• 1 Maktivism: Authentic Making for Technology in the Service of Humanity
      (pp. 29-52)
      Steve Mann

      Maktivists are social makers—people who make things for social change. Maktivism brings together the technology and media-technology activists as discussed by Milberry (chapter 2, this volume) and Dunbar-Hester (chapter 4, this volume); content-activists, as discussed by Jenkins (chapter 3, this volume), Chidgey (chapter 6, this volume), and Burwell and Boler (chapter 7, this volume); policy-activists, as discussed by McPhail et al. (chapter 5, this volume); and artists as discussed by Reilly (chapter 8, this volume); As such, Maktivism is not just making things that change/preserve/save the world/planet. A Maktivist is a maker who is authentic—not a poseur (Bricmont...

    • 2 (Re)making the Internet: Free Software and the Social Factory Hack
      (pp. 53-64)
      Kate Milberry

      With the emergence of global justice movement(s) in the mid-1990s, tech activists began remaking the Internet in the image of the just society they pursue. Using free and open source software (FOSS), tech activists continue to build the digital infrastructure of the “newest social movements,” developingtechnologies of resistanceto support activists online. The newest social movements are contemporary, broadly anti-capitalist social movements that organize loosely around anarchist politics, informed by emancipatory theory (Day 2005). By designing values into technology that are consonant with movement goals, tech activists engage in prefigurative politics. This self-reflexivity invokes the spirit of critical making...

    • 3 Fan Activism as Participatory Politics: The Case of the Harry Potter Alliance
      (pp. 65-74)
      Henry Jenkins

      In a white paper released by the MacArthur Youth and Participatory Politics research network, Cathy J. Cohen and Joseph Kahne define participatory politics as “interactive, peer-based acts through which individuals and groups seek to exert both voice and influence on issues of public concern” (Cohen and Kahne 2012, vi). Participatory politics offers a more welcoming space for diverse kinds of participants than traditional politics, enables greater creativity and voice in expressing one’s views, and provides a gateway to more traditional political activities, such as voting or petitioning. Citing data from a survey of more than 4,000 respondents ages 15–25, they...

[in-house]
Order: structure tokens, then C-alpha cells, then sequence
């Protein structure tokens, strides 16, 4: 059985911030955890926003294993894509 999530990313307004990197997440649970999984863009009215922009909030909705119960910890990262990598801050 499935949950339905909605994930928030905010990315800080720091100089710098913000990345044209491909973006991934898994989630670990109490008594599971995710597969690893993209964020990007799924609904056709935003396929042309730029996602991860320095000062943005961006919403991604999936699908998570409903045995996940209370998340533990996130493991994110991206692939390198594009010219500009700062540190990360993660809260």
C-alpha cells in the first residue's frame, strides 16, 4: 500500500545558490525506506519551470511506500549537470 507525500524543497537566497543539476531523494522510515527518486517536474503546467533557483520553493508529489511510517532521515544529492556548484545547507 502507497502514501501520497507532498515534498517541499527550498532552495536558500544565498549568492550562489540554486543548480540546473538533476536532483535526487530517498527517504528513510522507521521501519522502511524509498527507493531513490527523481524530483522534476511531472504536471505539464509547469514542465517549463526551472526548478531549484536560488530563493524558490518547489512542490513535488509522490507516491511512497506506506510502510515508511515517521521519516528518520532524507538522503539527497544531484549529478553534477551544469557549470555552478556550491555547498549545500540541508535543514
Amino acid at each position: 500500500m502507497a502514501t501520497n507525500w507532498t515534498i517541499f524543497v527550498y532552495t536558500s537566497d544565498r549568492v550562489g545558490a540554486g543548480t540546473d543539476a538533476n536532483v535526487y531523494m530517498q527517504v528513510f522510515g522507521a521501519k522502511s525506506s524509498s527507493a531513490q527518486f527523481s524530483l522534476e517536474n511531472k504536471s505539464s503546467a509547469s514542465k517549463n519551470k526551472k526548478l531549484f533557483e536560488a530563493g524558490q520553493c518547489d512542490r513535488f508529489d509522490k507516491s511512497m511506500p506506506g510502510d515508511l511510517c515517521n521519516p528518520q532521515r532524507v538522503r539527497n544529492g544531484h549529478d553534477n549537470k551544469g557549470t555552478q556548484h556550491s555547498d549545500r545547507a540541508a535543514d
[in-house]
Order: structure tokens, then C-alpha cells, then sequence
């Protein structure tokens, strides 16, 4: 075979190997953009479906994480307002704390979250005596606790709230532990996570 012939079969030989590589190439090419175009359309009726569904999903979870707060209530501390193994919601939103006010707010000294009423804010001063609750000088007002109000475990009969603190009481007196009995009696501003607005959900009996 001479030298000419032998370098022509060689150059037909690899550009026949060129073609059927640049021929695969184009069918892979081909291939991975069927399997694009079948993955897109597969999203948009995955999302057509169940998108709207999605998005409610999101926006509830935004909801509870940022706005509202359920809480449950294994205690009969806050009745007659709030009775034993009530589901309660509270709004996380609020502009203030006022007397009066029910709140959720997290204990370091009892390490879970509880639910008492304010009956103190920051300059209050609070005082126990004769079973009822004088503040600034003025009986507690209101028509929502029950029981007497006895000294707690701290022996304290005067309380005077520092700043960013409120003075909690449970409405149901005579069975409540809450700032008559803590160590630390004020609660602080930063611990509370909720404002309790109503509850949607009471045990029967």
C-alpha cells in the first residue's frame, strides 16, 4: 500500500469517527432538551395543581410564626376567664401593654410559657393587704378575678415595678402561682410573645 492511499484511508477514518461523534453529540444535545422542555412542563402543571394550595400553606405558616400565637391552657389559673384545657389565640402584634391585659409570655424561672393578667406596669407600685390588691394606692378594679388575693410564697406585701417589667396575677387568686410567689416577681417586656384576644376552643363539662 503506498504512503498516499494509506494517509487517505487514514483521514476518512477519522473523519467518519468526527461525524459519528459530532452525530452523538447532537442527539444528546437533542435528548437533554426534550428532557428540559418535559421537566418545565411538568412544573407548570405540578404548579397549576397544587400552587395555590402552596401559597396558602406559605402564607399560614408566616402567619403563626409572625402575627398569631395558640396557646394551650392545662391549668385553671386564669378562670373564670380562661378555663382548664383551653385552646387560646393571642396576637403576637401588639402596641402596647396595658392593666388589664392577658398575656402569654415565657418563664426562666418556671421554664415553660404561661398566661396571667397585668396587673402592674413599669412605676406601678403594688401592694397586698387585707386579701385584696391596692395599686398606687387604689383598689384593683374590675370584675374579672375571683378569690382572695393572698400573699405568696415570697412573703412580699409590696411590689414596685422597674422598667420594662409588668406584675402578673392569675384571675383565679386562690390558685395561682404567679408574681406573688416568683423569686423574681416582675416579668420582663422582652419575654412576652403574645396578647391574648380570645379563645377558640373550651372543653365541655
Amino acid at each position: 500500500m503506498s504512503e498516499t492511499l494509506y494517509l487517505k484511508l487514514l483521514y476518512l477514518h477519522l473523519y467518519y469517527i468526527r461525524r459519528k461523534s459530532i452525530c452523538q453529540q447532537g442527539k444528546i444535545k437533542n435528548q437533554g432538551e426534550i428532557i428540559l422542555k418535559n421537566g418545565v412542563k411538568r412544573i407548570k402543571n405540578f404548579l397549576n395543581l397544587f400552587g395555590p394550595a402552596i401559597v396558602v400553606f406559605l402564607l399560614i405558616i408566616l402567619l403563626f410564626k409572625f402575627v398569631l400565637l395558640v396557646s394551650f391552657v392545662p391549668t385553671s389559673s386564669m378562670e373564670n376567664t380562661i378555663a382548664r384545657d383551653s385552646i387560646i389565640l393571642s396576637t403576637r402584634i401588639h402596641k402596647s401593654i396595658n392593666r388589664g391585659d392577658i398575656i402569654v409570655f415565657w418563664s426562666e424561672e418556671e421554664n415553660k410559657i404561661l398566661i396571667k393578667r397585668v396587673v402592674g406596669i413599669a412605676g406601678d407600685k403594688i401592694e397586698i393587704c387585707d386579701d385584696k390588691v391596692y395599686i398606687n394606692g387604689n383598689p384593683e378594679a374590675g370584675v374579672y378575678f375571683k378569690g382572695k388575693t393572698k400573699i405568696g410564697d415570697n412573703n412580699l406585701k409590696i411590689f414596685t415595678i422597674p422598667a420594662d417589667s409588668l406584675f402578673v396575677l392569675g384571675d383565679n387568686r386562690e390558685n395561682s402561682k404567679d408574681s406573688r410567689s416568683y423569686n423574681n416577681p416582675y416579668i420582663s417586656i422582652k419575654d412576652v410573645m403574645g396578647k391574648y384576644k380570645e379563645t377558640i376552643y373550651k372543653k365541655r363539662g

• 4 Radical Inclusion? Locating Accountability in Technical DIY
      (pp. 75-88)
      Christina Dunbar-Hester

      This chapter examines DIY (do-it-yourself) politics in the realm of practice. To do this, it follows the work of a group of media activists whose work foregrounded engagement with communication technologies. Working in a self-consciously collaborative mode, the activists promoted hands-on work with radio and Internet hardware as a means to enact DIY politics. This practice was understood to be in service of a broader goal of facilitating technical and political engagement through “demystification” of technology.

      Specifically, the media activists sought to cultivate a particular mode of “maker” identity. They presented technical engagement as a strategy for leveling expertise and...

    • 5 Proportionate ID Cards: Prototyping for Privacy and Accountability
      (pp. 89-100)
      Brenda McPhail, Andrew Clement, Karen Louise Smith, Jennette Weber, Joseph Ferenbok and Alex Tichine

      “ID please!”

      This apparently straightforward request is an increasingly taken for granted aspect of everyday transactions in informationally mediated societies. A citizen or customer typically responds by unquestioningly providing a plastic photo ID card for inspection. Without the “right” card, a transaction can stop in its tracks. In these transactions, the ID cards we routinely present define who we are and what we can do. In aggregate, these cards enable and delimit how we participate in society—in short, they shape our citizenship.

      We often think of citizenship in terms of rights and responsibilities accorded to us by virtue of...

    • 6 Developing Communities of Resistance? Maker Pedagogies, Do-It-Yourself Feminism, and DIY Citizenship
      (pp. 101-114)
      Red Chidgey

      Zines are noncommercial, amateur texts that have been picked up by various social movements as the perfect channels for communication and creativity.¹ Produced on the fringes of academia, journalism, and established art scenes, these often-photocopied publications offer a variety of voices and perspectives not usually found in the mainstream media (see figure 6.1). As art educators Kristin Congdon and Doug Blandy describe them, zines are “chaotic, disturbing, uncomfortable, sensual, complex, loud, confrontive, humorous, and often a pointed and acerbic critique of mainstream culture and contemporary life.”² They are an intriguing form of DIY media, predominately made and read by young...